FLORIDA BAR ETHICS OPINION
June 14, 1977
Advisory ethics opinions are not binding.
An attorney representing a defendant in a criminal case may suggest that a non-client witness
seek legal advice. However, if he would be doing his client a disservice by making such a
suggestion he should not do so. An attorney suggesting that a non-client layman seek legal
advice may properly recommend the services of a particular named attorney, but the better
practice would be for the attorney to name more than one attorney.
EC 2-3; EC 2-8; DR 2-104(A); EC 7-16
Committeeman Stanton stated the opinion of the committee:
A member of The Florida Bar is involved in the following situation.
The attorney represents a defendant in a criminal case. He has talked to a
number of witnesses and decided that it is in his client’s best interest to compel
several of those witnesses to testify. Their testimony may or may not be favorable
to the attorney’s client.
One (or more) of those witnesses, or the criminal defense attorney, realizes
the witness may inadvertently incriminate himself if he testifies and that he should
seek legal advice.
The attorney, recognizing he cannot give the witness legal advice, asks:
1. Whether he has either a right or a duty to tell the witness to seek legal
2. If he has either a right or a duty, whether he may properly recommend
that the witness seek the services of a particular named attorney. That attorney
would not be associated in any way with the inquiring attorney, and the
recommendation would be made without expectation or receipt of compensation
from the attorney who is recommended.
As the first question is put to us, either the witness could ask the criminal defense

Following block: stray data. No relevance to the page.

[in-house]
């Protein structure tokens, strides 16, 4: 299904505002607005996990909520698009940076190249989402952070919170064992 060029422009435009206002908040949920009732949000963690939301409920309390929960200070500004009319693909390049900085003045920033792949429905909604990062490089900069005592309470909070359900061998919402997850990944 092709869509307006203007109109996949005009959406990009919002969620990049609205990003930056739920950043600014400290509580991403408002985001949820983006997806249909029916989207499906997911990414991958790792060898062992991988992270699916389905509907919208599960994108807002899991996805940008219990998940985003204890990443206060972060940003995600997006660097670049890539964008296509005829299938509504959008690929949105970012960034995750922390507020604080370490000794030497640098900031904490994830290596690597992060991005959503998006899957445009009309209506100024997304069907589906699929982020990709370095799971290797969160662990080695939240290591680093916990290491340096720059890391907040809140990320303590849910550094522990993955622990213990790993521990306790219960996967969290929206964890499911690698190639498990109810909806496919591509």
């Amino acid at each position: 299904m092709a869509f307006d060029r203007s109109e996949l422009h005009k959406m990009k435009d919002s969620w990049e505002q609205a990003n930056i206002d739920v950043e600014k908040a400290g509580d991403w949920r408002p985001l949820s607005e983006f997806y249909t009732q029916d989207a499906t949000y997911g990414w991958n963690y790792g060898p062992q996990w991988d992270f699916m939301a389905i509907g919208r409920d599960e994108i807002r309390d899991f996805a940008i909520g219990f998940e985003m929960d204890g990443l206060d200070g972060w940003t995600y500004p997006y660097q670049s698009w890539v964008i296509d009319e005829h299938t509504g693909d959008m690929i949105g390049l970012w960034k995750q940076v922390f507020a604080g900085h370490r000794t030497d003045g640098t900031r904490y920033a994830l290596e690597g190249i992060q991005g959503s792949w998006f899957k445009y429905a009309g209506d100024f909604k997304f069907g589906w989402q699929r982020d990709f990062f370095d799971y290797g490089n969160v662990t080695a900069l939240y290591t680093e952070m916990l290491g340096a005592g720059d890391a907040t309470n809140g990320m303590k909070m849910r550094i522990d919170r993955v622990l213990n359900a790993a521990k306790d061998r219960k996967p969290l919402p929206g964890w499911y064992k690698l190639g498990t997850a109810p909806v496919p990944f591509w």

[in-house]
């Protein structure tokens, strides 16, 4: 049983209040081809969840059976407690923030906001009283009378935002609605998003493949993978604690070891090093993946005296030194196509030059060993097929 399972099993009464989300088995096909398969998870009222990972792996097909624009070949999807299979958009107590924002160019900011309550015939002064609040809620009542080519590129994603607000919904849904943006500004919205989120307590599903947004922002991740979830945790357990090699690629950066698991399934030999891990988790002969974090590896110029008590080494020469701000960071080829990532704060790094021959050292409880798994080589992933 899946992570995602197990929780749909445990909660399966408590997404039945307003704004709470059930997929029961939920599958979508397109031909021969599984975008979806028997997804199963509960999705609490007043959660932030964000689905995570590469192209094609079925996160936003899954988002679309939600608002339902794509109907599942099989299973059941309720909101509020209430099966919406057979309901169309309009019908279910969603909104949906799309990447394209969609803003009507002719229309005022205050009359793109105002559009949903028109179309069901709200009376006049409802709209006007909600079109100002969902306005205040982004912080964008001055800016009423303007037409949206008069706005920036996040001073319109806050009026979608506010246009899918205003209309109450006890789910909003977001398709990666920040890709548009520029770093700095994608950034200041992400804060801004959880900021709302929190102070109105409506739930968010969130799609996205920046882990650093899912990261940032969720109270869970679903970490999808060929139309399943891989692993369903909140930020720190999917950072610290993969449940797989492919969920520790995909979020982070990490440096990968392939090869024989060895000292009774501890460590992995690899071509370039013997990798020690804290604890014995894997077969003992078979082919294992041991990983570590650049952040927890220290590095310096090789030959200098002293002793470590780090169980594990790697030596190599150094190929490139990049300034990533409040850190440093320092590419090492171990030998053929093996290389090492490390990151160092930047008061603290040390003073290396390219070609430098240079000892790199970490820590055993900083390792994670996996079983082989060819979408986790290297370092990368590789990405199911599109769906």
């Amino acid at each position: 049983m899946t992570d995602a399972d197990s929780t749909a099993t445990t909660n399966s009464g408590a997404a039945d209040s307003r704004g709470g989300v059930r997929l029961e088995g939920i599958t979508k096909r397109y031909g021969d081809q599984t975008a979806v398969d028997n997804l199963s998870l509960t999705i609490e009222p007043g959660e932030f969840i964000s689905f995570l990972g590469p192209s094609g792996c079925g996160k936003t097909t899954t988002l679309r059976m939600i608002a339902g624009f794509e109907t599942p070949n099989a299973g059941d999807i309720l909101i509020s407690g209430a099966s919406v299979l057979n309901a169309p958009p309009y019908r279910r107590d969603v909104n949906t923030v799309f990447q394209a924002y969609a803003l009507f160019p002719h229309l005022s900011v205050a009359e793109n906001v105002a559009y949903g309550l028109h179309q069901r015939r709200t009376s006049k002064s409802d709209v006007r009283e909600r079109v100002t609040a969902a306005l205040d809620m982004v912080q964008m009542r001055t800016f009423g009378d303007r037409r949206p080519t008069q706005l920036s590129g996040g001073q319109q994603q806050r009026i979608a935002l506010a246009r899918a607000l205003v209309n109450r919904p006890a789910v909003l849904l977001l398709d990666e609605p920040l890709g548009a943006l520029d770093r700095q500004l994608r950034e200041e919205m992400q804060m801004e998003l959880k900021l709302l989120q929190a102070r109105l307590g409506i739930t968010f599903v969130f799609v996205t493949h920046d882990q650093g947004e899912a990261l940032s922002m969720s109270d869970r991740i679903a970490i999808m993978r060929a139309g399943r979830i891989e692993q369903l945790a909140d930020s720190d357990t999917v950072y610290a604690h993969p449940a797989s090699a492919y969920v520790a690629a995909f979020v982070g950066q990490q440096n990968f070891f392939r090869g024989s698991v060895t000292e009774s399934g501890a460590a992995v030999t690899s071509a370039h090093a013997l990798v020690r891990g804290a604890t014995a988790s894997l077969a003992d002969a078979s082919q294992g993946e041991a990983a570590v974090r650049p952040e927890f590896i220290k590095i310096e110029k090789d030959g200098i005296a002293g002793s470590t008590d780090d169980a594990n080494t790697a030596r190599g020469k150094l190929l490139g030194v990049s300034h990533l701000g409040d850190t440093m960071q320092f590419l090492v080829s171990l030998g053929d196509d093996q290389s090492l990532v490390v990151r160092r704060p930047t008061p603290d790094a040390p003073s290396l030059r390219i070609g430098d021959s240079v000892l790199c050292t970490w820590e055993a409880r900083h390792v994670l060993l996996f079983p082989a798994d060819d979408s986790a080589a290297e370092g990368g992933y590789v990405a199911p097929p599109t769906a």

attorney to recommend an attorney or the criminal defense attorney could suggest that the
witness seek legal advice.
DR 2-104(A), EC 2-3, EC 2-8 and EC 7-16 all contemplate that attorneys may suggest,
and, in certain circumstances, should suggest that a non-client layman seek legal advice. We do
not believe that under the circumstances here this rises to the level of a duty.
The Committee is of the opinion that the criminal defense attorney has the right, but not
the duty, to tell the witness to seek legal advice, either on his own initiative or when asked by the
witness. If the attorney believes that he would be doing his own client a disservice by making
such a suggestion or by responding to such a question from the witness, the Committee believes
that the attorney should not make the suggestion, or, if asked, should state only that he cannot
discuss the matter with the witness. Certainly, he should not tell the witness not to seek legal
advice when in fact he believes the witness should.
Answering the second question, the Committee finds no particular problem with that
proposal but suggests that in such a situation the better practice would be for the attorney to
name more than one attorney and preferably no less than three.